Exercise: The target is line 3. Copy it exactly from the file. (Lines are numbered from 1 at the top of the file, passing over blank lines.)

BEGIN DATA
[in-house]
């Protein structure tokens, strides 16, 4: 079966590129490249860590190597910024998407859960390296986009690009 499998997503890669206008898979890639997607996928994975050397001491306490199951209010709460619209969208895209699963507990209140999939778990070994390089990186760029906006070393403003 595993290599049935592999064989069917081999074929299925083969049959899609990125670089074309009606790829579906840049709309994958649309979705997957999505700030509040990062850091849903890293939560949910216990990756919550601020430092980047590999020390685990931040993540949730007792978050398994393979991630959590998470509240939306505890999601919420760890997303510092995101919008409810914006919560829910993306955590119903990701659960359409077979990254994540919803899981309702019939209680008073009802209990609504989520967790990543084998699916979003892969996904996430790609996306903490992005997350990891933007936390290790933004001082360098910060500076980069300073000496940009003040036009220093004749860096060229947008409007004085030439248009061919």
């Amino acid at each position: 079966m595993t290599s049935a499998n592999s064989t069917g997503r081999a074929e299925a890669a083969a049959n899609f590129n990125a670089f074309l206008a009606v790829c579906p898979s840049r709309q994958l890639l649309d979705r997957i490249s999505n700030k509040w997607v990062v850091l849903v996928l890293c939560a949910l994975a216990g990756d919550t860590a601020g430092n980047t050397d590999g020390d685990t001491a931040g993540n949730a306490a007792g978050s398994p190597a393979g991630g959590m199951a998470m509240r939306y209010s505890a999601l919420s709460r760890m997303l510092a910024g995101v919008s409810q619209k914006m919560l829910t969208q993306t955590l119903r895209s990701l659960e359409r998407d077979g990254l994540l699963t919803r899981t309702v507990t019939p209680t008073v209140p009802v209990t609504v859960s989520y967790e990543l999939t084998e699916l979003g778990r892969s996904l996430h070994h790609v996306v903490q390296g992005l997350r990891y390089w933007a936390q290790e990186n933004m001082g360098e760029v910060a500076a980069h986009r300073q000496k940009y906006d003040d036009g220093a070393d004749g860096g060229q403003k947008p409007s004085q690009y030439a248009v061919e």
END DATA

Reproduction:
């Amino acid at each position: 079966m595993t290599s049935a499998n592999s064989t069917g997503r081999a074929e299925a890669a083969a049959n899609f590129n990125a670089f074309l206008a009606v790829c579906p898979s840049r709309q994958l890639l649309d979705r997957i490249s999505n700030k509040w997607v990062v850091l849903v996928l890293c939560a949910l994975a216990g990756d919550t860590a601020g430092n980047t050397d590999g020390d685990t001491a931040g993540n949730a306490a007792g978050s398994p190597a393979g991630g959590m199951a998470m509240r939306y209010s505890a999601l919420s709460r760890m997303l510092a910024g995101v919008s409810q619209k914006m919560l829910t969208q993306t955590l119903r895209s990701l659960e359409r998407d077979g990254l994540l699963t919803r899981t309702v507990t019939p209680t008073v209140p009802v209990t609504v859960s989520y967790e990543l999939t084998e699916l979003g778990r892969s996904l996430h070994h790609v996306v903490q390296g992005l997350r990891y390089w933007a936390q290790e990186n933004m001082g360098e760029v910060a500076a980069h986009r300073q000496k940009y906006d003040d036009g220093a070393d004749g860096g060229q403003k947008p409007s004085q690009y030439a248009v061919e």